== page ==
Tripoli is a city with a lingering history; the air stained with the scent of orange flowers, bustling sounds coming from the streets, markets and mosques, with lavish sweets to appease your lusty cravings, and a beautiful seaside for relaxation.
“Tripoli, the second largest city in Lebanon, is located in North Lebanon on the East Mediterranean coast and enjoys a strategic position with the added advantage of offshore islands and natural ports. This has allowed it to hold a dominant role in political and economic developments within the region for over two millennia. It is a commercial and industrial centre; oil storage, refining centre, the manufacture of soap and cotton goods, sponge fishing, and the processing of tobacco and fruits.”
Tripoli abounds with life, culture and ancient souks. There are around ten souks; the gold souk, the fragrance souk, the vegetable souk, the fish souk… you get the point. It is also known for it’s decadent arabic sweets, fresh fish, the dish; Samkeh Harra Traboulseyeh or spicy fish, fragrant orange groves, Hammams as well as its natural ports perched along the Mediterranean sea.
I was lucky enough to pay the food market a sweaty visit. Yes. I said sweaty. It was around 35C, crowded and looking very disheveled, struggling against the heat, I managed to come out the other end albeit looking like a drenched boxer…
Below video is a short walk-through of the souk of Tripoli offering a glimpse into its vibrant soul.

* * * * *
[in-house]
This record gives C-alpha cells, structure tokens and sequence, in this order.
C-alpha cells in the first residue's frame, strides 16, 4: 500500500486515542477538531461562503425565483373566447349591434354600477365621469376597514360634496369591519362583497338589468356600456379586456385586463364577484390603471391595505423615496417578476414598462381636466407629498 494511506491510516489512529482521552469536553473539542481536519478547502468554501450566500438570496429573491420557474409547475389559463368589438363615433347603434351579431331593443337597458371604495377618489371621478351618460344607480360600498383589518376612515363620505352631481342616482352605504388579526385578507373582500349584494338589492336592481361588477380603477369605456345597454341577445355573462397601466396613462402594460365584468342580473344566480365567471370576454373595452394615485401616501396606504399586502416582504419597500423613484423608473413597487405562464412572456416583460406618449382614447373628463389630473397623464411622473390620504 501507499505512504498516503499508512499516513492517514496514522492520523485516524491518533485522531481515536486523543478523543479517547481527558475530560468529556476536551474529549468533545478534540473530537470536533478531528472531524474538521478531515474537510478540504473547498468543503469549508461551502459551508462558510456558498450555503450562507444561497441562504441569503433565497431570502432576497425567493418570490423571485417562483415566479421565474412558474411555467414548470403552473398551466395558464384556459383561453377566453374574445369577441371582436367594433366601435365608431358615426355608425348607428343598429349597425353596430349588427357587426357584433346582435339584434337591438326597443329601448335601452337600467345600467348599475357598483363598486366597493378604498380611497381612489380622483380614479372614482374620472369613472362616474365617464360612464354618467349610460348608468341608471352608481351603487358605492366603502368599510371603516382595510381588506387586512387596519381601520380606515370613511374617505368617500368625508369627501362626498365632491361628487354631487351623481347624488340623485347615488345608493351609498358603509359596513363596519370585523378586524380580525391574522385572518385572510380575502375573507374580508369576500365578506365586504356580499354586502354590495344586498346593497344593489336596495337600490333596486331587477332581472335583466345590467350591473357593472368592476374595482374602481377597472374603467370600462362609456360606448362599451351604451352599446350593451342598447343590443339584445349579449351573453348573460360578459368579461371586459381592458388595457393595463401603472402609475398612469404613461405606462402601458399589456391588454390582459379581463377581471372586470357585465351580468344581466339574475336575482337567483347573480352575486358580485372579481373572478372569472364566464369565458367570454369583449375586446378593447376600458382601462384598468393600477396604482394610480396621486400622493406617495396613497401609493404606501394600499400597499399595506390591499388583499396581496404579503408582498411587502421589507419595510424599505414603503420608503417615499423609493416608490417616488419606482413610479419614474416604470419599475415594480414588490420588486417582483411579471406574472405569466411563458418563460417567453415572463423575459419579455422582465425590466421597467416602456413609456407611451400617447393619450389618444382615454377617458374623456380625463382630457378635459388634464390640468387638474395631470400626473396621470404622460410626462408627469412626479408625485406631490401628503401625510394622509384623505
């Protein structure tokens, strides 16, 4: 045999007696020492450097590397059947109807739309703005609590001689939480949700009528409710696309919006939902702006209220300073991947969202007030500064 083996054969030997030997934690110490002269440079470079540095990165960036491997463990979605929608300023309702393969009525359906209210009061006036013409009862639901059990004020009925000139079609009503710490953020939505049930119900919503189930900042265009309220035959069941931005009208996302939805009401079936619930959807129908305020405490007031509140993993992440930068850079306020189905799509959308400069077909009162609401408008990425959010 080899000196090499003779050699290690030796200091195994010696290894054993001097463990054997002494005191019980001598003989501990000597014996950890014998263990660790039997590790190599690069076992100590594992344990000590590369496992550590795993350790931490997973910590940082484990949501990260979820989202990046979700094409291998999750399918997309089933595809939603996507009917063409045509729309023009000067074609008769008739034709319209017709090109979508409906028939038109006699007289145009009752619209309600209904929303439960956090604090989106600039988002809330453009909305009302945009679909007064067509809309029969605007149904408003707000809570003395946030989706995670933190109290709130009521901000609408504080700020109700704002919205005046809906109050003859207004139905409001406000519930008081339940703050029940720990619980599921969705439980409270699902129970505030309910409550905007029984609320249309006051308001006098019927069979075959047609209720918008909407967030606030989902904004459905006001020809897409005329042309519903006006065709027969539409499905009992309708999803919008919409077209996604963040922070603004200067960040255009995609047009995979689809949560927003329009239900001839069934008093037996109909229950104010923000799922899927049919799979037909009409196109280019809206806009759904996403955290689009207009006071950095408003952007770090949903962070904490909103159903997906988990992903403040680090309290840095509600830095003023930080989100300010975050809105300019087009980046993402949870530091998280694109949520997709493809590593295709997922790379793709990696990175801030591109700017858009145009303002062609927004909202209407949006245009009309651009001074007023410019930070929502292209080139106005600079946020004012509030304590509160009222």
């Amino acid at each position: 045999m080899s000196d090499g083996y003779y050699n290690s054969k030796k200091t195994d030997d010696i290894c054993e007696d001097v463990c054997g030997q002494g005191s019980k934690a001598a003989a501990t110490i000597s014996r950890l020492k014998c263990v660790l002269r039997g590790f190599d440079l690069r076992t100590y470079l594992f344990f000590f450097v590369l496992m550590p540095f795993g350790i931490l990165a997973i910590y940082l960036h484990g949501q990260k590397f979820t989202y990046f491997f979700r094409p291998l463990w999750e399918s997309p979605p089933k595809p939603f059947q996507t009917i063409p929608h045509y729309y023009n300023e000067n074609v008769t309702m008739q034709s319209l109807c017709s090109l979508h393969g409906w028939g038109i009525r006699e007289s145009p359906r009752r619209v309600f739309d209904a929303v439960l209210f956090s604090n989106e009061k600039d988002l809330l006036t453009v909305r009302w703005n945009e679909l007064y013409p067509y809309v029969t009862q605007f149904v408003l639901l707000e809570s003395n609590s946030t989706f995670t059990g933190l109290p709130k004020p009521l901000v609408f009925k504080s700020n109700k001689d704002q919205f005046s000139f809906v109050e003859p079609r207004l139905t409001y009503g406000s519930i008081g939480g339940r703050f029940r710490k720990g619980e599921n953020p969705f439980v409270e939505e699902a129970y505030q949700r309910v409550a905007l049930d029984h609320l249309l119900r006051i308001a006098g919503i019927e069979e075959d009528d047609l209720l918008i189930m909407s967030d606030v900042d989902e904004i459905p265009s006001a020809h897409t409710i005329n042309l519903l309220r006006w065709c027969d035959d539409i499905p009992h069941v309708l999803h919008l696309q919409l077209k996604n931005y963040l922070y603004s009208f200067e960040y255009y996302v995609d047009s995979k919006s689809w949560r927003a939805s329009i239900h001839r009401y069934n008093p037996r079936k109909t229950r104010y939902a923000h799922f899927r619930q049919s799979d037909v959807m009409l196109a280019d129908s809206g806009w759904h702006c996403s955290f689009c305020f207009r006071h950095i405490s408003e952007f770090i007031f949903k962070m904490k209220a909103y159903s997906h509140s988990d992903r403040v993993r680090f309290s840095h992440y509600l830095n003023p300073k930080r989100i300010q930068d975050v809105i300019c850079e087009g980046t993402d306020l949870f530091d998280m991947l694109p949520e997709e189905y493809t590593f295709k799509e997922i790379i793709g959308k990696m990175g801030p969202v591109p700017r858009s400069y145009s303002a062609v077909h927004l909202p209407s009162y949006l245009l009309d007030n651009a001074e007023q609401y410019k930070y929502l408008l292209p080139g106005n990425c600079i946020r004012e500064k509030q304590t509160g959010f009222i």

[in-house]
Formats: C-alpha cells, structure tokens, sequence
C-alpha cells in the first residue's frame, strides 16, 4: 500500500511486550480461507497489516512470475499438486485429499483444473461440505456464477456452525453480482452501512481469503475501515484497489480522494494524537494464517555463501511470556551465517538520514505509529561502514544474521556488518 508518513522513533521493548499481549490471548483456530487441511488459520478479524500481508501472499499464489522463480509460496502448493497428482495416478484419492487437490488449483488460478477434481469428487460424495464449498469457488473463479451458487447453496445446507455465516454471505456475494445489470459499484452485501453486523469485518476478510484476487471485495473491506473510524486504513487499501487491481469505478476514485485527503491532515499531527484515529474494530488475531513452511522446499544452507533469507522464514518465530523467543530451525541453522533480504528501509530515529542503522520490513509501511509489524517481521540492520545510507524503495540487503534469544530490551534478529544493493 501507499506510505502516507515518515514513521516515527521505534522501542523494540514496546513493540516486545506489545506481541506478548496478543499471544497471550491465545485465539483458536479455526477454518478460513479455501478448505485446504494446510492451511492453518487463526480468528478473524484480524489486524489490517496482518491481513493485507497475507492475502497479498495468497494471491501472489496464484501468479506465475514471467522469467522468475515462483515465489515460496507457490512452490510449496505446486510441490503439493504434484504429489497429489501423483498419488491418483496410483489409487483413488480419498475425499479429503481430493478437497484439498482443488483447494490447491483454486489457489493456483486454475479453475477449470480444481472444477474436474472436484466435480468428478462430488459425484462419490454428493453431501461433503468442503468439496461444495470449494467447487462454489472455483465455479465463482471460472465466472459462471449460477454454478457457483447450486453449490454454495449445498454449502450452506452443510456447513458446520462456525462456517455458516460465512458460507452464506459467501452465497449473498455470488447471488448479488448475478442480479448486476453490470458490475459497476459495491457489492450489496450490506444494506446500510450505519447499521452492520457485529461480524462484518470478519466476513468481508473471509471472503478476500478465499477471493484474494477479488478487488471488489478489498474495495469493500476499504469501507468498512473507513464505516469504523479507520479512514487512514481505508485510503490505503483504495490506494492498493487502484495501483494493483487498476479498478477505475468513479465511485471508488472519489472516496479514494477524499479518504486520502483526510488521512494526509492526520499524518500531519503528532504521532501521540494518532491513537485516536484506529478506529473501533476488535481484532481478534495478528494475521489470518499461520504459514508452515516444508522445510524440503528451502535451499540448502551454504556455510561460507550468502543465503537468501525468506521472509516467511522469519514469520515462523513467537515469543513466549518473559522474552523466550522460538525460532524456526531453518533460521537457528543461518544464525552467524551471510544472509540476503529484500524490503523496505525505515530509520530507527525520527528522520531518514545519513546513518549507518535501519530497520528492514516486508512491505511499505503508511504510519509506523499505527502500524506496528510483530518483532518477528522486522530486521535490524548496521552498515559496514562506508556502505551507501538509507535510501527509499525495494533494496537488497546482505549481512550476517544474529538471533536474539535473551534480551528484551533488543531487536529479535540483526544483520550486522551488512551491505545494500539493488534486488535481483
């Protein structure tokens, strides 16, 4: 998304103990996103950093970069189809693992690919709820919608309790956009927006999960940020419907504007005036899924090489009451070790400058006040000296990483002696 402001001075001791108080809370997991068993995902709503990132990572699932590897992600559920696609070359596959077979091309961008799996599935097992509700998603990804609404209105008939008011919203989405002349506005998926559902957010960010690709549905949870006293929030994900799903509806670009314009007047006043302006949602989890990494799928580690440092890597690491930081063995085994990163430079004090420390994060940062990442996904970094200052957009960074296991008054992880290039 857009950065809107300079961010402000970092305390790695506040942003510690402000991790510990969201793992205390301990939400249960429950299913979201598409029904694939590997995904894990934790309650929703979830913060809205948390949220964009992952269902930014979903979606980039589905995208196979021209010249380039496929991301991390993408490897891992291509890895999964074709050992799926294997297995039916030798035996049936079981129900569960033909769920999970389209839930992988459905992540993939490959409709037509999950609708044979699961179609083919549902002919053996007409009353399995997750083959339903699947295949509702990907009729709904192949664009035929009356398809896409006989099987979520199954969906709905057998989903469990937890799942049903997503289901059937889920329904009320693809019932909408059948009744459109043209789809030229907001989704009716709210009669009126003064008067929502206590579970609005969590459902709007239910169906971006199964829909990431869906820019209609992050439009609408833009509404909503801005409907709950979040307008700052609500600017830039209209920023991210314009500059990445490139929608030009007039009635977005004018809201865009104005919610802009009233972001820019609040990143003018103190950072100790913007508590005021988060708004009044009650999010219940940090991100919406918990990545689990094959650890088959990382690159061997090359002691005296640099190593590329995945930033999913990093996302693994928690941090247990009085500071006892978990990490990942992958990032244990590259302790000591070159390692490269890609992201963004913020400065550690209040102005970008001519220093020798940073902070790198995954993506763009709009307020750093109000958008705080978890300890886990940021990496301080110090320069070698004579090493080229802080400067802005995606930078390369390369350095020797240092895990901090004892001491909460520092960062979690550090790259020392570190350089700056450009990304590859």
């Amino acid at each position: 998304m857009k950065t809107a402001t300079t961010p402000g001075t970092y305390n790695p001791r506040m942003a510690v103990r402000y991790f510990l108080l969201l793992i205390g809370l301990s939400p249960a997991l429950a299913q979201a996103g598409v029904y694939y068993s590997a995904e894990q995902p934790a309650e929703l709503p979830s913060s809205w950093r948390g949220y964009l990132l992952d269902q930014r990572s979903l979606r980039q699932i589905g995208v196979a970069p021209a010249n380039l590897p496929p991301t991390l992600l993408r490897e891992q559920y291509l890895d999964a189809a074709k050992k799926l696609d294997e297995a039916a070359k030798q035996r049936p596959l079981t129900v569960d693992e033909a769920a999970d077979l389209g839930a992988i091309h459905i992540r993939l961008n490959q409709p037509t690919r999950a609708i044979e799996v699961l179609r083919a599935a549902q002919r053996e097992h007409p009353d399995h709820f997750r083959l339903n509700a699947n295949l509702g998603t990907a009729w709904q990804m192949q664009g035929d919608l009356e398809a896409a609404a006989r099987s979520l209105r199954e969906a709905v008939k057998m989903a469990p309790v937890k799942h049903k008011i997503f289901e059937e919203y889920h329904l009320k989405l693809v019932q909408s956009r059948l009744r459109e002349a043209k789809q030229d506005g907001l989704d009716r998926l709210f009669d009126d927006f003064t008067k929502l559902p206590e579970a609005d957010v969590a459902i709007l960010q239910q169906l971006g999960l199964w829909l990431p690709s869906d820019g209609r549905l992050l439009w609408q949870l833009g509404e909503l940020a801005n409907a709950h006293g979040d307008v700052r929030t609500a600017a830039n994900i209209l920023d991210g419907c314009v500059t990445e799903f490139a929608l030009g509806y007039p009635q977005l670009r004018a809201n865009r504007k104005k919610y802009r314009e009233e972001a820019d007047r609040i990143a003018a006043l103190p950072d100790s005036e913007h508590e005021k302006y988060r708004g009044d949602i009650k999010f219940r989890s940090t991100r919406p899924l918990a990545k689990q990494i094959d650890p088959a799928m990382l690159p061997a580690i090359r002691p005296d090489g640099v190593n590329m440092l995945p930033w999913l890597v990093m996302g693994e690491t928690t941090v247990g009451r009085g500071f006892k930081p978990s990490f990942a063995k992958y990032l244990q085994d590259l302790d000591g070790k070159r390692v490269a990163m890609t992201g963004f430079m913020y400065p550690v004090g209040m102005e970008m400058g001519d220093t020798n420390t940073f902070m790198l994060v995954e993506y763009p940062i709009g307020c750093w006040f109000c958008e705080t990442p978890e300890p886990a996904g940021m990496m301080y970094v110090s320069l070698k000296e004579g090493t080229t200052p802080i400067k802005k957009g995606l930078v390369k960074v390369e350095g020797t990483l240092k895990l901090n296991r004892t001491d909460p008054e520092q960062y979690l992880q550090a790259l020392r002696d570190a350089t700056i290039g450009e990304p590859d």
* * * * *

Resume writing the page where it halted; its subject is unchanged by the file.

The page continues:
Some trivia for ya- The name Tripoli or translated to “Tri-City” comes from the fact that once, it was not one city but “three cities” in one.
The people in Tripoli are extremely friendly and to only describe them as extremely helpful would be a serious understatement.
When we arrived into Tripoli, we got lost! Road signs, for the most part, do not exist. So, we stopped and asked for directions. Two tremendously nice gentlemen, got in their car and led us to the souks, which turned out to be a 10-minute drive away. They proceeded to find us parking and pointed out the best path to the souks. I don’t know many places where people are so comfortable to liberally accommodate another stranger. I for one, would be sincerely afraid of looking completely wacko with no life, or just too consumed with my own busy life to be bothered.
Anyway, it was refreshing, to say the least.
To finish off a marvelous day, my brother Eli took me to visit the king of spicy fish for a good revitalizing sandwich.
As I mentioned earlier, Tripoli is enown for the Samkeh Harra Traboulseeyeh or Spicy Fish of Tripoli. This little hole in the wall has essentially made the fish into a sandwich by pureeing the it with the sauce to make a pate. He then spreads the pate on some Arabic bread and tops it with tomatoes, lettuce and spring onions. I tried to find out more about the ingredients and recipe but as you can imagine, he was in no mood to give up the throne.
Below is a short collage of the people of Tripoli and their surroundings. (All pictures are the property of Dirty Kitchen Secrets unless otherwise stated)
Malak El Samkeh El Hara- King of Spicy Fish
The following day my father made Samkeh Harra and was kind enough to share his special recipe.